Psychology grad student helps older adults cope with social isolation, loneliness

Wanted: Graduate students and post-docs to interact with Quebec and Ontario seniors for the Wisdom Exchange Project, spearheaded by PhD candidate Sivaniya Subramaniapillai
McGill psychology PhD candidate Sivaniya Subramaniapillai is leading the Wisdom Exchange Project

Reading a research paper, McGill psychology PhD candidate Sivaniya Subramaniapillai learned that lack of social contact is among the risk factors that account for 40 per cent of dementia diagnoses.

“It just goes to show the importance of socialization and making sure you don’t feel lonely, that you feel connected to other people and how that contributes to a healthy lifestyle,” she noted.

Memory and healthy aging being her areas of specialty, the grad student decided to launch an effort to ease the pandemic-induced loneliness, isolation and anxiety of some older adults in Quebec and Ontario.

Subramaniapillai enlisted three other students – Lauren Bechard, Emma Conway and Danielle D’Amico, all PhD psychology students at universities in Ontario – for the Wisdom Exchange Project, which will roll out in January. Designed to identify interested isolated seniors and connect them with grad students and post-doctoral fellows to chat about their interests, the project is especially urgent given the COVID-19 shelter-in-place directives.

The four students have just finalized a questionnaire for the students and post-docs to help pair them with older adults based on preferences, including culture, interests and hobbies. They also enlisted a nurse practitioner specializing in elder care at the Jewish General Hospital and an assistant professor at the University of Montreal to develop the program that maximizes authentic intergenerational friendships.

Reaching candidates a challenge

The dilemma is how to reach prospective participants. Not all seniors have a Twitter, Instagram or Facebook account – or even a laptop, among the factors that contribute to isolation in the first place – so contacting interested candidates is a logistical challenge.

“We’re hoping to advertise though social media, but also through other avenues,” said Subramaniapillai. “We think older adults might read newspapers more, so we’re looking there also. But we’re just a few grad students with limited resources, so we’re looking around, trying to optimize our connections and making sure that people forward the information to anyone interested. They might know someone who might be lonely and socially isolated who find this program interesting.”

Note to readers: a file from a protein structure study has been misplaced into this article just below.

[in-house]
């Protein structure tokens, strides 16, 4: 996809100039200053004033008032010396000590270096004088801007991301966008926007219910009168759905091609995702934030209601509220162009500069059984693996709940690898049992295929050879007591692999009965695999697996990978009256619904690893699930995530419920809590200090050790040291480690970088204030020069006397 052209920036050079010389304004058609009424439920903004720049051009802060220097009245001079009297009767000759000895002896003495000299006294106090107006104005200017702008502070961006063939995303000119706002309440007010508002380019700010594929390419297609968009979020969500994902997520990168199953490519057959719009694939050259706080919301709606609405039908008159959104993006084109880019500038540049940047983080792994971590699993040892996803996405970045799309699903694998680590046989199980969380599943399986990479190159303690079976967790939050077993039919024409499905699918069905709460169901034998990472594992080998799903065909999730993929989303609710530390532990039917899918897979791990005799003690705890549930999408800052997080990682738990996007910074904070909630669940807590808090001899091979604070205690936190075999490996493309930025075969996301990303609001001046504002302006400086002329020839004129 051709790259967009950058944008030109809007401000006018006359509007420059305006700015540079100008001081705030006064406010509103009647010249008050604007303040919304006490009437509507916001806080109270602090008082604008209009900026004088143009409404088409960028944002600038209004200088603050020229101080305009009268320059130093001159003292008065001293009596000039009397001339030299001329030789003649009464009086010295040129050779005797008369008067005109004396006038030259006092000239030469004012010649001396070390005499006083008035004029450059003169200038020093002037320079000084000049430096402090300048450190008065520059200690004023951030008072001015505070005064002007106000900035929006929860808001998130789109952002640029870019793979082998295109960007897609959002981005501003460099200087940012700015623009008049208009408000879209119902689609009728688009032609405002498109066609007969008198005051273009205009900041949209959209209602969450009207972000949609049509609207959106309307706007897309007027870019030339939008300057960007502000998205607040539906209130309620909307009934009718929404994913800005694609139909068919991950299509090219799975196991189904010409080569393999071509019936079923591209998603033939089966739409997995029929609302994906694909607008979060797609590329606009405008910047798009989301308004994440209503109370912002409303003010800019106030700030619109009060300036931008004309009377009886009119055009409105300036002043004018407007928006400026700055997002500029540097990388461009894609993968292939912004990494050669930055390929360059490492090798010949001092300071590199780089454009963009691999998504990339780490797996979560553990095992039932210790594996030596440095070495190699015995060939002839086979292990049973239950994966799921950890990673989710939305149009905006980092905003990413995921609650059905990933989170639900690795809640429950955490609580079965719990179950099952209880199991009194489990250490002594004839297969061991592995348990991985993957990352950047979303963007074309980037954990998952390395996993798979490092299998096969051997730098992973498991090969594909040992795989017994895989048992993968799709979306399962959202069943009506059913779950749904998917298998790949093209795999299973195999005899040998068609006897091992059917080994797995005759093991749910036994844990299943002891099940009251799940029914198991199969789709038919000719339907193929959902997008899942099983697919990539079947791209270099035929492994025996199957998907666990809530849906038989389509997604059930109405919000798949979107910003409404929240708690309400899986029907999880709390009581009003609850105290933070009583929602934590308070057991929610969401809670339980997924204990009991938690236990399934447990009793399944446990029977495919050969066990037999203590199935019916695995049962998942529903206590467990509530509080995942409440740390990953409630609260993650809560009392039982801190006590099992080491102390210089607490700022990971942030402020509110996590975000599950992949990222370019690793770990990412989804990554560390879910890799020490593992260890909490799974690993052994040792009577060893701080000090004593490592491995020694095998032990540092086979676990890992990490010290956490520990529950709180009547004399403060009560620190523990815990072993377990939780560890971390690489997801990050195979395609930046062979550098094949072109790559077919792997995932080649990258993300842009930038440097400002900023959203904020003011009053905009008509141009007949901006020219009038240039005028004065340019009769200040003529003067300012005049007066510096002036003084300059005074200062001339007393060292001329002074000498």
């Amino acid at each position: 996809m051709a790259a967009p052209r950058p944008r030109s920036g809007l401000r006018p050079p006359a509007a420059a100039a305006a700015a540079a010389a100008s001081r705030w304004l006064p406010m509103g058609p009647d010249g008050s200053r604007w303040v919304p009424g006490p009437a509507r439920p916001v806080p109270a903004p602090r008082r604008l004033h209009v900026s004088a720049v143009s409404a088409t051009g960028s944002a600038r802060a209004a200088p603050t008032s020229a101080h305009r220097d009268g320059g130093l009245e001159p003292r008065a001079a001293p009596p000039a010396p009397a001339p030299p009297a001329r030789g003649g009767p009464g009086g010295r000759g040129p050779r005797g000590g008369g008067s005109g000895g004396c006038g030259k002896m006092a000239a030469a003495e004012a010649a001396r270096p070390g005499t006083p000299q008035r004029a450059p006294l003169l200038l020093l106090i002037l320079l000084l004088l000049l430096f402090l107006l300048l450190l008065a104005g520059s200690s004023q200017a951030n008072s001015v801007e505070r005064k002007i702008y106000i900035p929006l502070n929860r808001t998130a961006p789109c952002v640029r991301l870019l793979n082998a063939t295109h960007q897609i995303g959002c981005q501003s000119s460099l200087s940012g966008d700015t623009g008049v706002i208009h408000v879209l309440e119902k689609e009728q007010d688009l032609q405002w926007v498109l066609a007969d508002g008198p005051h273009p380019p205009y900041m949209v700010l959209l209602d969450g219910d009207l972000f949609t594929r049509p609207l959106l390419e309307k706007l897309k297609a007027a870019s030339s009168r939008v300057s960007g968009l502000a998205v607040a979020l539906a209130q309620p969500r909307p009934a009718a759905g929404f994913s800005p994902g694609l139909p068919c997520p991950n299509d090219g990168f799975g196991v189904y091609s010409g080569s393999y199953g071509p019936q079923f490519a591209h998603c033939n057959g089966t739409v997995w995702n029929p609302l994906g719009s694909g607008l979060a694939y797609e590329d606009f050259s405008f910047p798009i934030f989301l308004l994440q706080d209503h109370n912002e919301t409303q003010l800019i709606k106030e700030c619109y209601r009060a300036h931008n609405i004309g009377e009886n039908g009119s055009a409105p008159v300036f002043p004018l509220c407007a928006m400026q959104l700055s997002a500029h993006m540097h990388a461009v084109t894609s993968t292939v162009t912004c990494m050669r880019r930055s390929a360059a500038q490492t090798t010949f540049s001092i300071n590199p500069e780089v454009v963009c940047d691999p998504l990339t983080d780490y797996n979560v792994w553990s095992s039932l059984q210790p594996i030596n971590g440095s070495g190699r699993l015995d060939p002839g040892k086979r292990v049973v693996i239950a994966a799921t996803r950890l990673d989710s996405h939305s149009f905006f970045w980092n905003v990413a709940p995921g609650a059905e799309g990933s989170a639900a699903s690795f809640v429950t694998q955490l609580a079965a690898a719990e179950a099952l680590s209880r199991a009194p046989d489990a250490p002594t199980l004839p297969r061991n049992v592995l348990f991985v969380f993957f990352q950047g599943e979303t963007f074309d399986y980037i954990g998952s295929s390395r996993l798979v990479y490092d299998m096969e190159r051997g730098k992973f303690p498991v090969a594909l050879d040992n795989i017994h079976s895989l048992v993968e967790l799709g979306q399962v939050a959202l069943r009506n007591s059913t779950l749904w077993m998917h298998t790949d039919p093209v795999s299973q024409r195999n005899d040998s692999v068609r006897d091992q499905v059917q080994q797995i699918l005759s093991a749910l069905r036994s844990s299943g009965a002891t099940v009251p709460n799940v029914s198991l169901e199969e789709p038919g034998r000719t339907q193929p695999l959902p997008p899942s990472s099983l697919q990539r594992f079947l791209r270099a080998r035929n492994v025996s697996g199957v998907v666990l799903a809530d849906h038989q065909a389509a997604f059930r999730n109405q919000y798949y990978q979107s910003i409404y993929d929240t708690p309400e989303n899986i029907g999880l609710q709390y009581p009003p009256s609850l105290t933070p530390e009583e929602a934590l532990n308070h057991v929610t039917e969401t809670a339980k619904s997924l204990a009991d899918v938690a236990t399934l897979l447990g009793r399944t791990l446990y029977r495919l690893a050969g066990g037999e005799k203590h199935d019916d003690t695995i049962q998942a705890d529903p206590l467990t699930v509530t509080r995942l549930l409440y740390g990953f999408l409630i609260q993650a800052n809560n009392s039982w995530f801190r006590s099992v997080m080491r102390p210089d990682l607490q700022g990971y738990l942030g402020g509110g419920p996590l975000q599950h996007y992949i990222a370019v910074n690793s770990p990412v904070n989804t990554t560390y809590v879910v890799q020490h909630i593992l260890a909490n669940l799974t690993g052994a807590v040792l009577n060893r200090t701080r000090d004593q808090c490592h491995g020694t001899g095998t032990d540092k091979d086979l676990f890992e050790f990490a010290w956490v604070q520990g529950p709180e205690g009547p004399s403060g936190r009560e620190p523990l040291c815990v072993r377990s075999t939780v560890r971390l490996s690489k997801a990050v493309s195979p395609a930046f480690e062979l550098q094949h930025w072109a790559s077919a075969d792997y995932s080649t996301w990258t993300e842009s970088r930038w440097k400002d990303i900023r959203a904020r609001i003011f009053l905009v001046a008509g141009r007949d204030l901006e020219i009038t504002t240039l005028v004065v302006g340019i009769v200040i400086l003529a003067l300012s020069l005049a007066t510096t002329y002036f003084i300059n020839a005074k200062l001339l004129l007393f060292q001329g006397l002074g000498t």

The team members have reached out to potential partners like Meals on Wheels and the Alzheimer Society of Toronto, which can easily and efficiently relay information about the project to individuals and other organizations. Anyone looking for more information – whether students wishing to participate, academics or doctors who may have referrals, or seniors wishing to participate – are asked to write to wisdom.exchange.project@gmail.com.

Students will be trained to teach older adults how to use web video-sharing platforms like Zoom and Facetime.

Seminars on healthy aging

Subramaniapillai, who is in the fifth year of her program and has worked at the Brain Imaging Centre of the Douglas Hospital Institute, said that a secondary goal of the project is “to provide information seminars on healthy aging and healthy living. We hope to invite expert researchers in this field to give knowledge transmission seminars to participants and to provide another platform to engage more intellectually on these topics. Participants can ask questions and researchers can speak directly to members of the community.”

“My research focuses on healthy brain aging trajectories and factors that contribute to healthy aging. I’m very much interested in how sex and gender contribute to differences in aging trajectories, but also other important factors that accumulate through a lifespan… such as levels of physical activity, education and social interaction.”

The Wisdom Exchange Project has already been contacted by the director of a theatre troupe of older adults in Ontario who have expressed interest. COVID guidelines halted their acting program, but they are considering a virtual theatre performance as well as a dialogue with experts through Zoom.

“It’s great to have people contact us and tell us how they envision a successful program,” said Subramaniapillai. “We’re trying our best to integrate their feedback and make it successful and exciting for everyone.”

 

 

 

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Dayna Morrow
Dayna Morrow
9 months ago

Great job, I love to see the Innovators!

Linda Scalzo
Linda Scalzo
8 months ago

This is a great initiative! How can clients register for the service?